It was another hectic day with rumours of corporate activity continuing to create excitement. In often squeezy conditions, some relatively modest deals had a dramatic impact on prices.
Footsie hit a 6,539.9 trading high, closing 19.5 down at 6,493.6. But the mid-cap index ended 45.1 higher at 5,637.5, still more than 300 below its peak, and the small cap index rose 15.3 to 2,443.9, nearly 350 from its high. Turnover was a heavy 1.3 billion shares.
Much of the takeover speculation was outside the charmed Footsie circle. London International, the condom maker that is involved in long-running bid talks, improved 15.5p to 167.5p in a sudden flurry of trading.
A US group is widely expected to be the predator. In January London International, an old takeover favourite, said it had received a "preliminary unsolicited proposal". The market was convinced a statement could appear today. But the company said: "An imminent announcement is not anticipated."
Others to capture the speculators' attention included Redrow, the builder, up 14.5p to 238.5p, and Rank, the leisure group, 15p higher at 249.5p.
Polypipe, the building materials group, actually encountered real bid activity. The shares jumped 36.5p to 193.5p after it said talks were on and Greycoat, the property group, rose 19p to 234.5p as it countered the Delancey Estates strike by offering itself to the highest bidder.
There was more excitement on the banking pitch. Barclays ended 25p higher at 1,944p and rumoured bidder Royal Bank of Scotland rose 19p to 1,444p. But Halifax, selling its estate agency chain, fell 8.5p to 855.5p. An upbeat trading statement and an expression of interest in the Halifax outlets lifted Countrywide Assured 11.5p to 155.5p.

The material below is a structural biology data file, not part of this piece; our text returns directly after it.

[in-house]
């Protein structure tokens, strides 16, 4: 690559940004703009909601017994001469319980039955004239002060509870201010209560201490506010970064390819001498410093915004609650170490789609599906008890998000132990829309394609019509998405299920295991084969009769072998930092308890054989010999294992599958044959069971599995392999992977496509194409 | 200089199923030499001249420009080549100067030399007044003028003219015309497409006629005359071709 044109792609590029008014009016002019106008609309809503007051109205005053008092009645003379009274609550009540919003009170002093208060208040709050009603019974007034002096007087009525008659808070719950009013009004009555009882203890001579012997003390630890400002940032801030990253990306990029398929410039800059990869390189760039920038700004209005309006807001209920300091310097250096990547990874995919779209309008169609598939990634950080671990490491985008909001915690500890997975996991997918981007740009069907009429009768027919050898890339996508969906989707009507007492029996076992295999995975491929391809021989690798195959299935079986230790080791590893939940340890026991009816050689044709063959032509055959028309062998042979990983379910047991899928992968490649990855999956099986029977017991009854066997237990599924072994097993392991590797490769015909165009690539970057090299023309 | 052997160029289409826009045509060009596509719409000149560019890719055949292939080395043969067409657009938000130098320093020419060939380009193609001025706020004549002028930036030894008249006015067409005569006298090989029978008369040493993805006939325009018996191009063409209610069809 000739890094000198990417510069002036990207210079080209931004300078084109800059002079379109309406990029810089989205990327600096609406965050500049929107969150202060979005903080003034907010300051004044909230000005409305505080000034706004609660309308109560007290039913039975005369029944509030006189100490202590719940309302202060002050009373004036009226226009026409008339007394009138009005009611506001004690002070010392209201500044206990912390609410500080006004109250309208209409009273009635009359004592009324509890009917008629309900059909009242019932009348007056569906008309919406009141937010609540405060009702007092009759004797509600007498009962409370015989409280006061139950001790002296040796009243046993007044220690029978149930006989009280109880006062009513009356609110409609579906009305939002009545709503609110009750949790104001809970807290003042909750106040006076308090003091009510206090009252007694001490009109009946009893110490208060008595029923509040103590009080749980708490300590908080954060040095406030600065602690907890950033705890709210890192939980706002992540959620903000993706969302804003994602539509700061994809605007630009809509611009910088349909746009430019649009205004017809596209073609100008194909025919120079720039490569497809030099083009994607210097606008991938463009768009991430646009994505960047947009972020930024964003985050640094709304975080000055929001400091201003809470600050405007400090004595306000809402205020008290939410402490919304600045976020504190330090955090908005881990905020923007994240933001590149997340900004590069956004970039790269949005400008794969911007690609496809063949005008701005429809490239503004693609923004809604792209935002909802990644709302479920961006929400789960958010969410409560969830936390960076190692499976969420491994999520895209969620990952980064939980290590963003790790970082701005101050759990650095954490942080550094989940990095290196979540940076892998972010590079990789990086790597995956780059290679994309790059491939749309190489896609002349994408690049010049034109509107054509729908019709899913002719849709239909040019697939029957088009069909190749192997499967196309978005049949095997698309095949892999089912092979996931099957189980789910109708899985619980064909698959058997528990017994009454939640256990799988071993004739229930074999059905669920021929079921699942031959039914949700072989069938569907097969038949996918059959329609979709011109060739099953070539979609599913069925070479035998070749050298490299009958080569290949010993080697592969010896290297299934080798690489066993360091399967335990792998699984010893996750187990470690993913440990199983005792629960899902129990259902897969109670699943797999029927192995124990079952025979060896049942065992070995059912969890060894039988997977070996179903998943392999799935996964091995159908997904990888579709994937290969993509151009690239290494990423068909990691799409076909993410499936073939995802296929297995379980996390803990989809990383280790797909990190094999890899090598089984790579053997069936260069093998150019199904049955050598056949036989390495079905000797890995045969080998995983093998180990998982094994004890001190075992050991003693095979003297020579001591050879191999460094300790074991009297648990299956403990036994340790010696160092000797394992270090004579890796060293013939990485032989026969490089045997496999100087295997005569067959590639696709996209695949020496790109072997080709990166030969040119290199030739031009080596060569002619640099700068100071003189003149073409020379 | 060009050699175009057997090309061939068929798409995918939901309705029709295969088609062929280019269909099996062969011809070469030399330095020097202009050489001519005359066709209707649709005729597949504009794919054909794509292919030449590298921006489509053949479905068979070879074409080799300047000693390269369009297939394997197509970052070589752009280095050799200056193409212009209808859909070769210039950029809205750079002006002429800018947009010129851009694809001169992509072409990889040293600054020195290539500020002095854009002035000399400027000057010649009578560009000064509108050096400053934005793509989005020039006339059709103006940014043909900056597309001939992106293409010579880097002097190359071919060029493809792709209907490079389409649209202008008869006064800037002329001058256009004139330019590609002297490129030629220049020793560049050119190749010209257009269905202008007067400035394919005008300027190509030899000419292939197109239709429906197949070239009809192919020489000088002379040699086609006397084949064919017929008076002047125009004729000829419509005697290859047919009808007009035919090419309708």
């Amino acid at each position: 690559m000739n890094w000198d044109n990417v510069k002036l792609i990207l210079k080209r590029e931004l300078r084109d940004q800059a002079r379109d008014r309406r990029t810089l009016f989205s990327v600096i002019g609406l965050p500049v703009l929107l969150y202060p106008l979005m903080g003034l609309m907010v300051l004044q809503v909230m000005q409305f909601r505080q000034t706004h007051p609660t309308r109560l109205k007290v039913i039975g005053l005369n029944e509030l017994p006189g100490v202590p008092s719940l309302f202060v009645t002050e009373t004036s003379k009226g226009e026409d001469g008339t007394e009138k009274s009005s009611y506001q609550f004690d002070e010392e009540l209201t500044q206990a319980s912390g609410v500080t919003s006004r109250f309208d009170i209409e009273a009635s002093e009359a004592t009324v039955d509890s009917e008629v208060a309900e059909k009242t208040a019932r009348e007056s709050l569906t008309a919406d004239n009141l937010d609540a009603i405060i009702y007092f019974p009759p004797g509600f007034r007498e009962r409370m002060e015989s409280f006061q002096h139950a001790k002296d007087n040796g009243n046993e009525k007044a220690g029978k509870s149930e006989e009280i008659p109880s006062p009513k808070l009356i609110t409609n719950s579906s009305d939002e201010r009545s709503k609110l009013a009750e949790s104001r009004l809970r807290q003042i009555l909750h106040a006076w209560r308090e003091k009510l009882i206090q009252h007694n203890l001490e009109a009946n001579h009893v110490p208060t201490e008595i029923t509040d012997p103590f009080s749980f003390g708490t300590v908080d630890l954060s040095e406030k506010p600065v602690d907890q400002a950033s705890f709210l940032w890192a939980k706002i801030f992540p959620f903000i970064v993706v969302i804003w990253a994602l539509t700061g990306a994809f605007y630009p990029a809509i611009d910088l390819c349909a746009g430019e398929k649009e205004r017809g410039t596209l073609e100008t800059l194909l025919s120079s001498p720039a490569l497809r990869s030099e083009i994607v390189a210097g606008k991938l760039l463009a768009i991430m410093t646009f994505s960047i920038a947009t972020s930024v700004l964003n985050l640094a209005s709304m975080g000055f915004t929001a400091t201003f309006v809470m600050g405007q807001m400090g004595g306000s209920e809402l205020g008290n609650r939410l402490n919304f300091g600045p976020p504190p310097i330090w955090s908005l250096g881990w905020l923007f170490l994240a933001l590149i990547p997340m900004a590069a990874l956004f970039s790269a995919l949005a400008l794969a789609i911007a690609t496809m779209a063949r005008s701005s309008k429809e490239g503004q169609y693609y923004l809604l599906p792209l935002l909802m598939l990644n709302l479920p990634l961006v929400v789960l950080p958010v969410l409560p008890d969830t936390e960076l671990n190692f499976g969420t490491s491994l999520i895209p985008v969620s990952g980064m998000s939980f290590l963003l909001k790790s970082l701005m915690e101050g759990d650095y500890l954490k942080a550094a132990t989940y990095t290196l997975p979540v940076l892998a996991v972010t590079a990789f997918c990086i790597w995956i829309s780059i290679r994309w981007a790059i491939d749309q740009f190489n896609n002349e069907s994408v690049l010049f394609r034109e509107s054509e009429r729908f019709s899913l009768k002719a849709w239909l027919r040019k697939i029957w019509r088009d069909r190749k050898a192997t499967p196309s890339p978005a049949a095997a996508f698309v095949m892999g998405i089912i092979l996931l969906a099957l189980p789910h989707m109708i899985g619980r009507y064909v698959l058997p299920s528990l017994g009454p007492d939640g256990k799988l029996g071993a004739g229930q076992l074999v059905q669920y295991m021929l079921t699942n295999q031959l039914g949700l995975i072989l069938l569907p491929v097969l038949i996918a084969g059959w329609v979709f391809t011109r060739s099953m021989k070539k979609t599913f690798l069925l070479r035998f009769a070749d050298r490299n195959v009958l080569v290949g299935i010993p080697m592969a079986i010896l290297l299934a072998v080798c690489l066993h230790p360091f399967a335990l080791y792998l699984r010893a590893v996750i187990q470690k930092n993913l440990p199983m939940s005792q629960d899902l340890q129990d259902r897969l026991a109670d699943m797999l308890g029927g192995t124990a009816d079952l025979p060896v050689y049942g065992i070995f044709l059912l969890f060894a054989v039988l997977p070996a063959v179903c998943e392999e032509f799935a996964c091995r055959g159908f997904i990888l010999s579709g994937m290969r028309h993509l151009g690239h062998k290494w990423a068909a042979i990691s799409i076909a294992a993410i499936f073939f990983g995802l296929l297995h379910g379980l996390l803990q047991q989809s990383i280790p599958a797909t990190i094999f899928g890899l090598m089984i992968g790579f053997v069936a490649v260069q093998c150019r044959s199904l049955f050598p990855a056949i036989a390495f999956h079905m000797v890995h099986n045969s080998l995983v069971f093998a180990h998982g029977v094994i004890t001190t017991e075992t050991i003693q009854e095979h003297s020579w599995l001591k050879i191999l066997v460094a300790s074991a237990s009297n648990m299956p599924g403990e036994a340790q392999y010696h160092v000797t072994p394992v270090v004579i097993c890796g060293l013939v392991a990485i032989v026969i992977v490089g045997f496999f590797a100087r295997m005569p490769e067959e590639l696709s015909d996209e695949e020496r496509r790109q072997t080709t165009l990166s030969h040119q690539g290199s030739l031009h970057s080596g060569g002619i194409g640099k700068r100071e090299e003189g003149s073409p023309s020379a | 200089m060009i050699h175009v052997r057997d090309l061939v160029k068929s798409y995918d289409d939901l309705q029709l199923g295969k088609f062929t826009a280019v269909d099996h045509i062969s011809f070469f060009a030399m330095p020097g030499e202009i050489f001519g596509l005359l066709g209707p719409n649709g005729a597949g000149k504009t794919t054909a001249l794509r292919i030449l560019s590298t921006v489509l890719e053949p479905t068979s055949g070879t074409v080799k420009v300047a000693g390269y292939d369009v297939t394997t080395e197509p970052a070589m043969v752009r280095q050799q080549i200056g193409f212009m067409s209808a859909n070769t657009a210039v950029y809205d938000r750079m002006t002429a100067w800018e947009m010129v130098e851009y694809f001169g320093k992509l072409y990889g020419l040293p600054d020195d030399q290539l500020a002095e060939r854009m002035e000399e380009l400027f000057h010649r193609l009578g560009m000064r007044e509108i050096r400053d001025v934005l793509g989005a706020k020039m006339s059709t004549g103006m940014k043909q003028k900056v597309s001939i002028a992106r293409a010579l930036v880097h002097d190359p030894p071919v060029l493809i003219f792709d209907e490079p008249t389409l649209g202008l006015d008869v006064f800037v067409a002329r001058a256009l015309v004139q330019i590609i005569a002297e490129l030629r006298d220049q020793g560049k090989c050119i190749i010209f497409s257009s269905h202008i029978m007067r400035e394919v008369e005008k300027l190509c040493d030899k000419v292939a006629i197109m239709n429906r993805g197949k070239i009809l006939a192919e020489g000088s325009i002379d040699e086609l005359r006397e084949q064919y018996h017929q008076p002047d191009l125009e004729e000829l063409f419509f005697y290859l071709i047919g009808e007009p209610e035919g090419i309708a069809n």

Portsmouth & Sunderland Newspapers firmed 37.5p to 1,787,5p as hostile stalker Johnston Press increased its interest to 17.35 per cent.
St James Place, the life insurer, was busily traded, climbing 32p at one time on expectations that the Prudential Corporation, following the M&G takeover, will bid. But the gain was clipped to 17.5p at 297.5p as the parties involved poured cold water on the theory.
Burmah, the chemical group, had an eventful session. The shares were at one time riding 112p higher; they closed up 93p at 1,034p. The share performance, not surprisingly, fuelled rumours of bid activity. But the spark for the surge was probably two institutions charging in the market for stock and encouraging other buyers to take an interest.
Paper and packaging continued to benefit from the Scapa deal, with David S Smith gaining 10p to 133p and Arjo Wiggins Appleton moving ahead 8.5p to 171.5p.
British Steel was back in demand. The shares rose 10.25p to 149.75p with talk of analysts upgradings. CSFB was thought to have repeated its buy advice on expectations of industry get-togethers. The shares have fallen from 172p in the past year as trading prospects deteriorated. BS is expected to have suffered a loss approaching pounds 100m in the year ended last month.
BSkyB, the satellite broadcaster still smarting from its Manchester United red card, was switched on by Investec Henderson Crosthwaite (IHC). The shares jumped 18p to 559.5p after analyst Mathew Horsman lifted his target price to 630p from 580p.